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October is for enjoying the harvest and finishing up the growing season.

Garden Enthusiasm

October

Apples, Bulbs, Autumn Chores -Oh My

That is the summary of this time of year for me in Ohio. Apples are in season and there is fresh apple cider at the farm markets; pumpkins and gourds are to be found for decorating; I have bulbs to plant, raking loads of leaves (a leaf vacuum sure comes in handy), and fall cleanup on my agenda.

Everything is orange and gold, with touches of purple and pink- and it's all gorgeous.

Chrysanthemums rule the perennial border, but foliage reigns and takes center stage in the landscape at large. I always found that taking notes of what I like when it is in its peak season gave me ideas for what I wanted to plant in my yard. What trees and shrubs give the best color in my region? Which flowers are blooming and would look together in a seasonal border or for cut flowers?

For those with smart phones there are great apps to quickly note your observations. I like Evernote. It is something that I installed on my phone and on my computer, easy to use and in today's busy life, a real time saver. Do you use Evernote yet? It comes in both free and premium versions.

Garden Bloggers Conference

I attended a garden blogger's conference, the first of its kind, ever, as a matter of fact. There are people, some like me, some who are designers, some who are in the plant industry, who want to give something of value to the gardeners of the world and to spark new enthusiasm for this wonderful occupation of our minds and hearts called gardening.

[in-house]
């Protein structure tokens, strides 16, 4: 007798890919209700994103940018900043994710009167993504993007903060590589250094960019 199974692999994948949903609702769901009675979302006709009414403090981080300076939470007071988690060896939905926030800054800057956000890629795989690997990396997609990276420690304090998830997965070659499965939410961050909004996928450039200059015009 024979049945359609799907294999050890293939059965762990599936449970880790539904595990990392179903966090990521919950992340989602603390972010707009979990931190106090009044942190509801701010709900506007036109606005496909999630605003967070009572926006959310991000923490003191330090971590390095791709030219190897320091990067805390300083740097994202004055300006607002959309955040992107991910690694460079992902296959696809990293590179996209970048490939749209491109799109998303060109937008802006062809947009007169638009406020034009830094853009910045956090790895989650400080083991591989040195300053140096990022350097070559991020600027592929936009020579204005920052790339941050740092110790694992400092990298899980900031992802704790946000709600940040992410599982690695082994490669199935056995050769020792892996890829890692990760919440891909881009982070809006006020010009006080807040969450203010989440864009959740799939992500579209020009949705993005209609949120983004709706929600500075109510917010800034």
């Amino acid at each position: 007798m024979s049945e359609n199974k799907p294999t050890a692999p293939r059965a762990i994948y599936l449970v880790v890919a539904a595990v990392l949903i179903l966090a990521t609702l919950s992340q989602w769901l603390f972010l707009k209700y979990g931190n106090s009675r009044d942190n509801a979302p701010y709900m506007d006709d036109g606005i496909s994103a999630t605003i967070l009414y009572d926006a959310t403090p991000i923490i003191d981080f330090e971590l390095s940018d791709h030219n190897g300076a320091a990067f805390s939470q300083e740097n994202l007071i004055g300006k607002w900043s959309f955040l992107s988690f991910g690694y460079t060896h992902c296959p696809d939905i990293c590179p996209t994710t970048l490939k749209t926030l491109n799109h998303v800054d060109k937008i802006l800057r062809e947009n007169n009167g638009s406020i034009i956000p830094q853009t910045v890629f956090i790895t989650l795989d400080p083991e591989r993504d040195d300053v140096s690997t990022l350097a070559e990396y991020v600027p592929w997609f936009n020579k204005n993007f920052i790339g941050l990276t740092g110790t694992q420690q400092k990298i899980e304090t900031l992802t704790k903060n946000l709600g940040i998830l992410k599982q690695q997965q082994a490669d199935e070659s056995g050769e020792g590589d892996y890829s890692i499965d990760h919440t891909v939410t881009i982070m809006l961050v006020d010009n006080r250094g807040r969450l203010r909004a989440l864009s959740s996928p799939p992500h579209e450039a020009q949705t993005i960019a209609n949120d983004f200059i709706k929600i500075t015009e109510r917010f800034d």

Everyone I touched base with felt it was helpful and informative, and I can tell you there are new bloggers coming up and some that are working very hard to earn your love and eyeball time.

You have to love garden people! We all share a connection with our earth, a love for growing and nurturing flora and fauna, and our gardening is something which gives to us while helping us give to others. I saw a lot of that spirit at the conference. Put on by Design Sherpa, they did a really great job, and I appreciated the work that went into creating something that truly was aimed at improving and supporting garden writing. I'll be making some reports, but if you want to look at the momentary blogpost on IGJ: Blog Conference Revives Old Blogger (that is me!)

Working On : Bulbs

Garden chores report
I bought lots of bulbs this fall and they are sitting at home waiting for me to put them into the ground.

The Tulips had run out after a number of years and I am putting bunches in so that I have something beautiful to look at from the kitchen window. I always call tulips 'the lipstick of the garden',  and I felt ready to freshen up the look of next spring's garden.

Are you ready for more tulips and other spring bloomers? Try my pages for refreshers on how to plant, or which ones will tend to be more perennial.

What's happening on the sites?